Tunisian Crochet Patterns: Five Basic Rules

About Tunisian Crochet Patterns

Standards in Tunisian crochet pattern writing are less developed than those for other crochet patterns. I hadn’t noticed this until I began publishing my own Tunisian crochet patterns. When I write a non-Tunisian crochet pattern, I check with the industry’s official yarnstandards.com site and usually find everything I need, from yarn weight descriptions to skill levels and crochet stitch symbols. The important thing about this is that I feel confident that other professional crochet designers are using the same site as they write their patterns too. This helps all crocheters.

When writing a Tunisian crochet pattern, however, there is no widely known and accepted standard list of Tunisian stitch symbols, or skill levels. Sure, a Tunisian pattern that requires no shaping is rated easier than one that does need shaping. It gets pretty fuzzy which Tunisian stitches worked into which stitch loops are more intermediate or advanced than other stitches. Ask ten Tunisian crocheters and you could get ten different answers.

The Five Peaks Shawl with Tunisian eyelet border; image © F+W Media.
Five Peaks Wrap: Tunisian pattern in Interweave Crochet, Spring 2010.

Example, pictured: the Five Peaks Wrap pattern was rated Easy when it appeared in the Spring 2010 issue of Interweave Crochet Magazine. It is 90% Tunisian Simple Stitch (the beginner’s stitch), and in most of the rows, you do the same thing over and over. However, this bias-crocheted L-shaped wrap is such a different experience of Tunisian crochet that in retrospect, it should probably have been rated Intermediate.

I’m also finding out as I teach Tunisian crochet classes that the best way to arrange the sections of a Tunisian crochet pattern, and write certain things, differ from what works for non-Tunisian crochet patterns. Unless the only thing going on is Tunisian simple stitch, crocheters struggle much more if the list of Tunisian pattern abbreviations is on a separate page. (It requires one to flip back and forth between pattern and abbreviations list.) It also seems to be easier to forget at least one of the five rules, or default pattern conventions, below. (I don’t think these have been widely available to crocheters.)

The Five Rules of Tunisian Crochet Patterns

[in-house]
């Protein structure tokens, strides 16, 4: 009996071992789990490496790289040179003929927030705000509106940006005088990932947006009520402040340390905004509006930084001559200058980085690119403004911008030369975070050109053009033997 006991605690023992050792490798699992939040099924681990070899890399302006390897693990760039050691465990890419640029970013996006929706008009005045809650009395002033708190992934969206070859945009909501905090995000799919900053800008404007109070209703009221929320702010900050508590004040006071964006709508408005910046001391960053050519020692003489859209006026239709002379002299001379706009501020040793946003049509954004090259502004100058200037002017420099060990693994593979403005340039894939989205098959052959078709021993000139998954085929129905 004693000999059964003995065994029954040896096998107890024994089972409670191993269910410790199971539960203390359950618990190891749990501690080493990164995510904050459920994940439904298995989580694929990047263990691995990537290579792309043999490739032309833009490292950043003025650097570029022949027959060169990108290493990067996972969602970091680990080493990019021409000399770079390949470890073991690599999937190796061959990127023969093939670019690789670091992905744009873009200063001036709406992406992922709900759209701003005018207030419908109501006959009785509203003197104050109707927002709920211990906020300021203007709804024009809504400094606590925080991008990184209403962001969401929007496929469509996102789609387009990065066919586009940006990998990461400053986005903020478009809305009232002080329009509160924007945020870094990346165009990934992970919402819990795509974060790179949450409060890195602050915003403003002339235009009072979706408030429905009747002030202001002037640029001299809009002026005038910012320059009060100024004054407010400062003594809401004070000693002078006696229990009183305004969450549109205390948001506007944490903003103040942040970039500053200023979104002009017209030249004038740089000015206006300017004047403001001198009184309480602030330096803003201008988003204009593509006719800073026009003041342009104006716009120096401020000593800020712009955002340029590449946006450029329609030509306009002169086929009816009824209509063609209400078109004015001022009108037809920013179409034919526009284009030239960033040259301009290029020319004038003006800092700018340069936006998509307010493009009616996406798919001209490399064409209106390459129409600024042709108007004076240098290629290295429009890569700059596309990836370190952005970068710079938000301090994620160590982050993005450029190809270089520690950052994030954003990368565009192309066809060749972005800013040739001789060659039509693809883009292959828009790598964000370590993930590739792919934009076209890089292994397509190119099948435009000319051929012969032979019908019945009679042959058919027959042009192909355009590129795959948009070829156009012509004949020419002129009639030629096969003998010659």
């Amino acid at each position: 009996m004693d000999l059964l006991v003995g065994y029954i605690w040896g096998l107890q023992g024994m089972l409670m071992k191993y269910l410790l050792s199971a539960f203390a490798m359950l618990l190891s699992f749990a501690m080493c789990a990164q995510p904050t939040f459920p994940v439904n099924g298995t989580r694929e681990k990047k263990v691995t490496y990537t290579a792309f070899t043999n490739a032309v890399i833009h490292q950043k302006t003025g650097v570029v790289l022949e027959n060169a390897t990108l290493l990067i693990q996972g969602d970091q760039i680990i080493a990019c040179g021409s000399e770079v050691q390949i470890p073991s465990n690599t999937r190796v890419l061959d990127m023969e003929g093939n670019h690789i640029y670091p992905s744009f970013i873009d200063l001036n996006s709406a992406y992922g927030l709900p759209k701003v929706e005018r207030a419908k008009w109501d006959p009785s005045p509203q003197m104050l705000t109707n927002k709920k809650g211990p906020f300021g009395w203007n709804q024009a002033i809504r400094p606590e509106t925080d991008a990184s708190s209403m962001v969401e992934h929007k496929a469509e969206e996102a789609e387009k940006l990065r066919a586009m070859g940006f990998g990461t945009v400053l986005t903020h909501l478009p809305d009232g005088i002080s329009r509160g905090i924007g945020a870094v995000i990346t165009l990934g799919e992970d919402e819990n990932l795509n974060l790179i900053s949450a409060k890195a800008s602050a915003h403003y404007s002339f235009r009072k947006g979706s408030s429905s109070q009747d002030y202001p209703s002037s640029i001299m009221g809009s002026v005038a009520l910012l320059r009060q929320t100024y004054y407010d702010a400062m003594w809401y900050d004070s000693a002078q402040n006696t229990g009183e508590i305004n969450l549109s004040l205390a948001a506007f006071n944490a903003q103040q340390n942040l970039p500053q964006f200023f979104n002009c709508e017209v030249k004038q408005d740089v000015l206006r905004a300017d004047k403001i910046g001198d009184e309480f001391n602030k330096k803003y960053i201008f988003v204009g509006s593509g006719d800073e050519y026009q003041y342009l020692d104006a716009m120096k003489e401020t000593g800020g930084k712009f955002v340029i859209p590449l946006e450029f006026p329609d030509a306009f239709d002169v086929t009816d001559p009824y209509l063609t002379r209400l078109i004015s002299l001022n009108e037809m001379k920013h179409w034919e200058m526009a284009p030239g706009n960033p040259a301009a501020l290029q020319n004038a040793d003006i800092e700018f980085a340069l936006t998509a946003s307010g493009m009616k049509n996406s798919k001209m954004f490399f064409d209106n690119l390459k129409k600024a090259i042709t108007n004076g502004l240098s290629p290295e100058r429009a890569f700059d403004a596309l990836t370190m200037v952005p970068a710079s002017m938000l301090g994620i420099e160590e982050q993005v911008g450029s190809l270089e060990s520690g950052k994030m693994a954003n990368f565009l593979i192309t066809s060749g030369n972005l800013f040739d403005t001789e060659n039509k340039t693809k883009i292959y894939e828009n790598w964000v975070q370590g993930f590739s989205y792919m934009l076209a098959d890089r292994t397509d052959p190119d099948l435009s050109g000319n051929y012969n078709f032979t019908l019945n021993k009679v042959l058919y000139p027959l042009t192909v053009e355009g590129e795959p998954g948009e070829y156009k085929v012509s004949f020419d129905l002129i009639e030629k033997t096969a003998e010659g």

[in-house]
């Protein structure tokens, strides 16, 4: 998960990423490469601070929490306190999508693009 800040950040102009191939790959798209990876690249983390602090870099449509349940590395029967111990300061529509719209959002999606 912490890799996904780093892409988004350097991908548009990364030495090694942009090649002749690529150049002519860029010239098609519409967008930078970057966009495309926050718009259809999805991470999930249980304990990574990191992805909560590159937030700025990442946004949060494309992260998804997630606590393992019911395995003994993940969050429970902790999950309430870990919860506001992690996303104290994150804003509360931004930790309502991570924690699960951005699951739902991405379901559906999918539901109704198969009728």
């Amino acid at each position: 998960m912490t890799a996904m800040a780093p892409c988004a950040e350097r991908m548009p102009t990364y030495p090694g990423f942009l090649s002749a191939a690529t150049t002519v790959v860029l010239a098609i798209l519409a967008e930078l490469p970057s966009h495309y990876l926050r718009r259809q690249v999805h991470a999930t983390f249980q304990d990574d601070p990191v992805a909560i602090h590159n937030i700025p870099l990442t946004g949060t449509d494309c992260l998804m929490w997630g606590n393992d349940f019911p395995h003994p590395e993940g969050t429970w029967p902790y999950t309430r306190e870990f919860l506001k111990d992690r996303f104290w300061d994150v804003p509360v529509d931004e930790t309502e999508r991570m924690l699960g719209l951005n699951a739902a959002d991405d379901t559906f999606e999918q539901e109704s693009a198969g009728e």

How many of these do you always remember, even if they’re not explicitly stated in an Intermediate-level Tunisian crochet pattern?

  1. Each complete row consists of two steps: a Forward Pass (when you put loops on the hook) and a Return Pass (when you work the loops off of the hook).
  2. The fronts of your stitches face you at all times; you do not turn your work at the end of a Forward Pass or Return Pass. (Unless specifically instructed to.)
  3. Aquarienne breaks usual Tunisian crochet pattern conventions
    Aquarienne breaks Rules 3 & 5.

    The single loop on the hook at the beginning of every Forward Pass counts as the first stitch of the new row. You do not chain to begin a new row. (Unless specifically instructed to, such as for taller stitches.) You also do not work into the very first stitch along that beginning edge of the row (Unless you wish to increase stitches.)

  4. The last stitch at the other edge of the Forward Pass is worked into two edge loops, not just one. It results in a nicer finished edge. Also, work this last stitch more loosely to match the beginning edge stitch, which naturally and unavoidably loosens as you complete the row.
  5. At minimum, a Tunisian stitch has a front vertical bar, a back vertical bar, and 3 horizontal bars at the top of the 2 vertical bars. (Taller and compound stitches will have more stitch loops.) Imagine what this means: you can work into not only 1 of 5 different loops of a stitch, but any combination of these 5…or into the space between two stitches…time for me to go swatch some ideas.